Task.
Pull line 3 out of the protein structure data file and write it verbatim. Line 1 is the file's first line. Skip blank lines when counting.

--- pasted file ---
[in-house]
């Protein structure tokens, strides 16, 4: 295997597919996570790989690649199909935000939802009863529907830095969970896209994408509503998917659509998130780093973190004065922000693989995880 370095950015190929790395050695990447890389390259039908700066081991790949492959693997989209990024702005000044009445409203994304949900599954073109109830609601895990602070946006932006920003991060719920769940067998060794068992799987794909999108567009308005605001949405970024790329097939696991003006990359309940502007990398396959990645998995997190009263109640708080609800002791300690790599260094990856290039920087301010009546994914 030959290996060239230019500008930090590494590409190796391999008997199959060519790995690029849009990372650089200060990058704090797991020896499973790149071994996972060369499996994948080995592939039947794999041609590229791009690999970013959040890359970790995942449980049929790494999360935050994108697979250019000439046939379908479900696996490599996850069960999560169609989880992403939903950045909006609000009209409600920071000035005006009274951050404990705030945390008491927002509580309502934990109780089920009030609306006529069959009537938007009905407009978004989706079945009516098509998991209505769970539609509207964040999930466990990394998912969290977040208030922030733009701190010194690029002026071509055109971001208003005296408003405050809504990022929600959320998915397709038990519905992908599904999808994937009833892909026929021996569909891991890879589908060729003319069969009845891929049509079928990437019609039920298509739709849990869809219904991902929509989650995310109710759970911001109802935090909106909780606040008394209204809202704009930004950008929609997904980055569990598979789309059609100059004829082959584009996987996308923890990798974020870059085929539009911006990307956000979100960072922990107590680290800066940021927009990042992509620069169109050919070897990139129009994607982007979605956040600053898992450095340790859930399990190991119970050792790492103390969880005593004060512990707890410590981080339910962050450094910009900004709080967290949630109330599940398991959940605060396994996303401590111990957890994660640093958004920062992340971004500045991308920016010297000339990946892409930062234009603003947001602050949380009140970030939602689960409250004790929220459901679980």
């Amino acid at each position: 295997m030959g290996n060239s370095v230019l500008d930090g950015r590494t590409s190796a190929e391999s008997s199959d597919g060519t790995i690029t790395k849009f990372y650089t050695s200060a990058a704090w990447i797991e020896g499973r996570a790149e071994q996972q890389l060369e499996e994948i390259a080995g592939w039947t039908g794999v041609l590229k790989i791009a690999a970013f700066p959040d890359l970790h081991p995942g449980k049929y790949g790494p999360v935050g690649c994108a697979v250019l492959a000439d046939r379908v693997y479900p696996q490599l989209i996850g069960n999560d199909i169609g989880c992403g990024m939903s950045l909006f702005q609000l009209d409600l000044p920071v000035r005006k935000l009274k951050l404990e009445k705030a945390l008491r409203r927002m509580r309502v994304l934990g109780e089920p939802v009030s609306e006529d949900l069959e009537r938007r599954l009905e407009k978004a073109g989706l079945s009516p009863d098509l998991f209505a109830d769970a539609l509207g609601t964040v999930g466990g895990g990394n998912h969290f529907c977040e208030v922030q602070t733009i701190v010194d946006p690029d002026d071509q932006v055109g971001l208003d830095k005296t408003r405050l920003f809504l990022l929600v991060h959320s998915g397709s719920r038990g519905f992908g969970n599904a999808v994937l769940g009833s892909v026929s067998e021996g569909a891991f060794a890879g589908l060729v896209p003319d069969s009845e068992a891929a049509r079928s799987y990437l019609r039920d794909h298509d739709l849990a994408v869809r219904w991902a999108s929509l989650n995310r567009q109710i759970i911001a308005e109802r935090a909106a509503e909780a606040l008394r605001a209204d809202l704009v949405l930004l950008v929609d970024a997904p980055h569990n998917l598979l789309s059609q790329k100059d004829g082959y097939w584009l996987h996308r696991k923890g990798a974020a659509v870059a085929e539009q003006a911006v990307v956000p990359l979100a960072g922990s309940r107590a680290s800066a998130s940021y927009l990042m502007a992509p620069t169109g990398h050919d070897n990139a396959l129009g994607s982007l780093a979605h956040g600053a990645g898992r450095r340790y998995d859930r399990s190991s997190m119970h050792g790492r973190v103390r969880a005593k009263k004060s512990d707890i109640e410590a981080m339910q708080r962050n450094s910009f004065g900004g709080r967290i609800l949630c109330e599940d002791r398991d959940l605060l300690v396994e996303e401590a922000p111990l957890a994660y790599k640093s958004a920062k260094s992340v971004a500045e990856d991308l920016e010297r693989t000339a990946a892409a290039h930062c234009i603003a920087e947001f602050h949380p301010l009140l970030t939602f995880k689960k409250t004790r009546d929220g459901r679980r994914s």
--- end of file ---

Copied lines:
């Amino acid at each position: 295997m030959g290996n060239s370095v230019l500008d930090g950015r590494t590409s190796a190929e391999s008997s199959d597919g060519t790995i690029t790395k849009f990372y650089t050695s200060a990058a704090w990447i797991e020896g499973r996570a790149e071994q996972q890389l060369e499996e994948i390259a080995g592939w039947t039908g794999v041609l590229k790989i791009a690999a970013f700066p959040d890359l970790h081991p995942g449980k049929y790949g790494p999360v935050g690649c994108a697979v250019l492959a000439d046939r379908v693997y479900p696996q490599l989209i996850g069960n999560d199909i169609g989880c992403g990024m939903s950045l909006f702005q609000l009209d409600l000044p920071v000035r005006k935000l009274k951050l404990e009445k705030a945390l008491r409203r927002m509580r309502v994304l934990g109780e089920p939802v009030s609306e006529d949900l069959e009537r938007r599954l009905e407009k978004a073109g989706l079945s009516p009863d098509l998991f209505a109830d769970a539609l509207g609601t964040v999930g466990g895990g990394n998912h969290f529907c977040e208030v922030q602070t733009i701190v010194d946006p690029d002026d071509q932006v055109g971001l208003d830095k005296t408003r405050l920003f809504l990022l929600v991060h959320s998915g397709s719920r038990g519905f992908g969970n599904a999808v994937l769940g009833s892909v026929s067998e021996g569909a891991f060794a890879g589908l060729v896209p003319d069969s009845e068992a891929a049509r079928s799987y990437l019609r039920d794909h298509d739709l849990a994408v869809r219904w991902a999108s929509l989650n995310r567009q109710i759970i911001a308005e109802r935090a909106a509503e909780a606040l008394r605001a209204d809202l704009v949405l930004l950008v929609d970024a997904p980055h569990n998917l598979l789309s059609q790329k100059d004829g082959y097939w584009l996987h996308r696991k923890g990798a974020a659509v870059a085929e539009q003006a911006v990307v956000p990359l979100a960072g922990s309940r107590a680290s800066a998130s940021y927009l990042m502007a992509p620069t169109g990398h050919d070897n990139a396959l129009g994607s982007l780093a979605h956040g600053a990645g898992r450095r340790y998995d859930r399990s190991s997190m119970h050792g790492r973190v103390r969880a005593k009263k004060s512990d707890i109640e410590a981080m339910q708080r962050n450094s910009f004065g900004g709080r967290i609800l949630c109330e599940d002791r398991d959940l605060l300690v396994e996303e401590a922000p111990l957890a994660y790599k640093s958004a920062k260094s992340v971004a500045e990856d991308l920016e010297r693989t000339a990946a892409a290039h930062c234009i603003a920087e947001f602050h949380p301010l009140l970030t939602f995880k689960k409250t004790r009546d929220g459901r679980r994914s």